PANAMA CITY, Fla. (WJHG/WECP) - Friday was a day worth dressing and dancing for.
"We're gonna have some cake and ice cream ok?" cooed a nurse at Sims State Veterans Nursing home.
"Ok, yes ma'am," replied Corporal Alvin Carver, done up with a nice tie.
The recreation room at Sims was full of nurses, staff residents and several other special guests. Balloons filled the corners, and the big cake sat on a table just behind Carver, ready for the cutting.
"I woke up and wanted to jitterbug a little bit," said Corporal Alvin Carver.
That's because Carver just turned 100-years-old.
"I knew I had to come," said his eldest daughter Dale Beveridge. "This was very exciting and I wanted to be with my Daddy."
Beveridge and her daughter Carrie came from Texas to celebrate with Carver.
He sat with a satisfied smile and listened to the chorus of 'Happy Birthdays'.
"It feels real good," he says.
Carver was born to sharecroppers in Coffee County, Georgia in 1916. He was number five of ten siblings. He has said that all the children before him were given middle names, but as soon as his parents got to Alvin, they stopped the tradition. He attended an old two-room schoolhouse until he was about 10.
He worked the fields picking cotton with his family and has said tobacco was the true money crop.
"How does it feel to say you're 100 years old?" we asked.
"I don't hardly know, it just happened to be I get there I guess," he said laughing. "Glad to get there though."
Carver is still just as sharp as he dresses. His memory, kind words and easy smile picks up where his hearing aids leave off.
At ten-years-old, Carver had to leave his two-room school house to work full-time in the fields for his family. He went on to join the Army with one of his brothers at just 19-years-old. They'd hoped to go to Hawaii together.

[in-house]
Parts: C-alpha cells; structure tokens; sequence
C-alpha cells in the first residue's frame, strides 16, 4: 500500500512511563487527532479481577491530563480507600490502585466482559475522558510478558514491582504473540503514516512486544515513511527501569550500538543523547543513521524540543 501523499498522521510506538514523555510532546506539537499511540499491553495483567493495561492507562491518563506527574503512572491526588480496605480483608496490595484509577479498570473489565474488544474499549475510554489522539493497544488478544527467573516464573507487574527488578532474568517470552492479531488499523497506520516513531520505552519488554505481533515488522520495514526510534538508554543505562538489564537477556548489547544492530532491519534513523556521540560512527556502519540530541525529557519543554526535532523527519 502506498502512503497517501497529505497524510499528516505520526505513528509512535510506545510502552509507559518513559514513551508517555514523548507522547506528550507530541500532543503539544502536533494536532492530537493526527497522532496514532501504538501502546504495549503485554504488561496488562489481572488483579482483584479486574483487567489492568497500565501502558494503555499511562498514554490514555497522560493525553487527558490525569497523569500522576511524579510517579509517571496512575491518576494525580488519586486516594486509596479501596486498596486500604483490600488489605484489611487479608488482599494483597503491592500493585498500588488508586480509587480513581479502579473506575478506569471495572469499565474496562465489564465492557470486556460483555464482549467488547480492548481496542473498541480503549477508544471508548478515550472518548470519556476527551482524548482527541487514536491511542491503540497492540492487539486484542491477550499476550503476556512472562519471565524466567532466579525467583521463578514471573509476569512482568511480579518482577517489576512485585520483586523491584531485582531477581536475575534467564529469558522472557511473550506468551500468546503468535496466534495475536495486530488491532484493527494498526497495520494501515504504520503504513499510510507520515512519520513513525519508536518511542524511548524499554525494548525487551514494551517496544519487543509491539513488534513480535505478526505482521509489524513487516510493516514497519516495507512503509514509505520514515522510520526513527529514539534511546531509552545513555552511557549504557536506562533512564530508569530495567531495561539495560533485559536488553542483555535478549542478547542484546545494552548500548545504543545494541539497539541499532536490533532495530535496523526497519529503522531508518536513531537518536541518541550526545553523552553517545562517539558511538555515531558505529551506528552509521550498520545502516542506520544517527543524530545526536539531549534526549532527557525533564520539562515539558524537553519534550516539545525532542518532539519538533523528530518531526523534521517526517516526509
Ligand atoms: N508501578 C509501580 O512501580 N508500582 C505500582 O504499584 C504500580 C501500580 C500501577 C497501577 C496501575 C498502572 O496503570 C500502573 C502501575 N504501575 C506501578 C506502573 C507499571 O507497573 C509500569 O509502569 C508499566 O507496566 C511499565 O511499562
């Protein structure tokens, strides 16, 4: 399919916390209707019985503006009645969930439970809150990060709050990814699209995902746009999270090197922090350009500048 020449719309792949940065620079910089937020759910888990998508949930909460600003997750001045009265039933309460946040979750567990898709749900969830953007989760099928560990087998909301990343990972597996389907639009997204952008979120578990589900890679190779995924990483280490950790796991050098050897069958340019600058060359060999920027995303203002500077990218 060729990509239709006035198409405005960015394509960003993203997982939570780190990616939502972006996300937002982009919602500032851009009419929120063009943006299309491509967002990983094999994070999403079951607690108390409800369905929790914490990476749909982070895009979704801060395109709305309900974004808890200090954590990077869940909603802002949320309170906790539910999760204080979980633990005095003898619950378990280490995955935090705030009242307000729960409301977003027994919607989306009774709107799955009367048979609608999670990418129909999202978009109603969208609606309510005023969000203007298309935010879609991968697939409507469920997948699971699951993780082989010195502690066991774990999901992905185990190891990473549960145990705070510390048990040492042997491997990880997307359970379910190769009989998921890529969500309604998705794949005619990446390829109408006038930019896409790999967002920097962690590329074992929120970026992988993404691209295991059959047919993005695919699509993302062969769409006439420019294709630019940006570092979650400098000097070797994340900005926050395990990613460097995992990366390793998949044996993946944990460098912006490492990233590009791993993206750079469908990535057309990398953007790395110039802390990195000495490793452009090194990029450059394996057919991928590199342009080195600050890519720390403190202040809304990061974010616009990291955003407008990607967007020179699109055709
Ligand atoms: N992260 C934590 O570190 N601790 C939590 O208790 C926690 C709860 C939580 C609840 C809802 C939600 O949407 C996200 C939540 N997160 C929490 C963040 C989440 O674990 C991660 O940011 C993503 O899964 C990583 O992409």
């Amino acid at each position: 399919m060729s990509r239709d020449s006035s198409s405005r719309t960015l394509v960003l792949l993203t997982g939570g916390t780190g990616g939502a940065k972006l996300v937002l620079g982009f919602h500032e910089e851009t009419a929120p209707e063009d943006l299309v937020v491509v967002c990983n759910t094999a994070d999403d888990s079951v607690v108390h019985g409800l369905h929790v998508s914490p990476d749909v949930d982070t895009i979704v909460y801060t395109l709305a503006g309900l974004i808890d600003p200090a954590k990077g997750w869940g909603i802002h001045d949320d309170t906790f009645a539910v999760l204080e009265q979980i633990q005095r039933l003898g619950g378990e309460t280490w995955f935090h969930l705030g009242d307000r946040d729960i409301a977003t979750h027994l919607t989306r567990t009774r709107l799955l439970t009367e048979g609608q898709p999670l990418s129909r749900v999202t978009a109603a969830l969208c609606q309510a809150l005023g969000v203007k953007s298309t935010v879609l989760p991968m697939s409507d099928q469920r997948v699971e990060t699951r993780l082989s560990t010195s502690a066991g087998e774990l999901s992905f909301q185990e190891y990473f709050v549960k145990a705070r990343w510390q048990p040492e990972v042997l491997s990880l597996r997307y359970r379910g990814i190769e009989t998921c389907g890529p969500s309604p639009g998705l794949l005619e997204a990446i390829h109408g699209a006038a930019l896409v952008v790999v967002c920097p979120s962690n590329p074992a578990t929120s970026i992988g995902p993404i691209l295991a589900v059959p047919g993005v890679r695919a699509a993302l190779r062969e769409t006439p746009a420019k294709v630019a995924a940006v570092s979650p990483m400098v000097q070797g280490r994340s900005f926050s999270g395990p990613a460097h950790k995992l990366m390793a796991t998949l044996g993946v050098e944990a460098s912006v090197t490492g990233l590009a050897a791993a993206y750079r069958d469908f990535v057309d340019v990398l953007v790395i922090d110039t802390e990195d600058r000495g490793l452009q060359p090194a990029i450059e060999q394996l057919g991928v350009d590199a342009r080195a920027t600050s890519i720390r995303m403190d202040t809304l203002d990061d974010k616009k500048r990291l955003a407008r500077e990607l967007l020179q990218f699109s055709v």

They went off to Fort Bragg, South Carolina and were able to stay together for most of their military careers into northern African and Europe, though they never did see Hawaii.
Carver served the Army for six years and served a loving wife for 62.
He never did get to go to high school or earn a diploma, however, which is why on this special birthday that diploma came to him.
Amidst the applause, a representative from Bay District Schools handed Carver an honorary high school diploma.
"Do you feel smarter now that you have your diploma?" asked Ginny O
'Hare, activities coordinator for the nursing home.
"Yes ma'am," Carver laughs.
"Yeah, that's the school of hard knocks right there!" she says.
"Yeah," Carver echoes, "Yeah." He pauses.
"It makes me feel stronger."
This Army man is a man of few words.
"Anything to add, Mr. Carver?' we ask.
"No, no, I'm satisfied," came the reply.
He's a man who says just what he feels.
"Oh I love everbody. Thank you!"
He's a man who says exactly what he means.
"I love you daddy," says Beveridge, patting her father's back.
"Love you," he echoes. "Always will."
"I always will love you," she replies.